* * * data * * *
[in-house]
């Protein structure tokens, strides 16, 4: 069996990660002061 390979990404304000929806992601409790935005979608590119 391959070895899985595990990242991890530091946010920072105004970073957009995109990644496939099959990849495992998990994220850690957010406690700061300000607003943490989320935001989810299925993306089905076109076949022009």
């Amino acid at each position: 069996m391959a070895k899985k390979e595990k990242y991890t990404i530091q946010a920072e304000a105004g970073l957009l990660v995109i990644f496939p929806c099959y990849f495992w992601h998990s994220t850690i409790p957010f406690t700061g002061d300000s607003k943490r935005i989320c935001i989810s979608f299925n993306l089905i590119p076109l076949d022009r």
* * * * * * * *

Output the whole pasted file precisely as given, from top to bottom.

[in-house]
């Protein structure tokens, strides 16, 4: 069996990660002061 390979990404304000929806992601409790935005979608590119 391959070895899985595990990242991890530091946010920072105004970073957009995109990644496939099959990849495992998990994220850690957010406690700061300000607003943490989320935001989810299925993306089905076109076949022009």
């Amino acid at each position: 069996m391959a070895k899985k390979e595990k990242y991890t990404i530091q946010a920072e304000a105004g970073l957009l990660v995109i990644f496939p929806c099959y990849f495992w992601h998990s994220t850690i409790p957010f406690t700061g002061d300000s607003k943490r935005i989320c935001i989810s979608f299925n993306l089905i590119p076109l076949d022009r």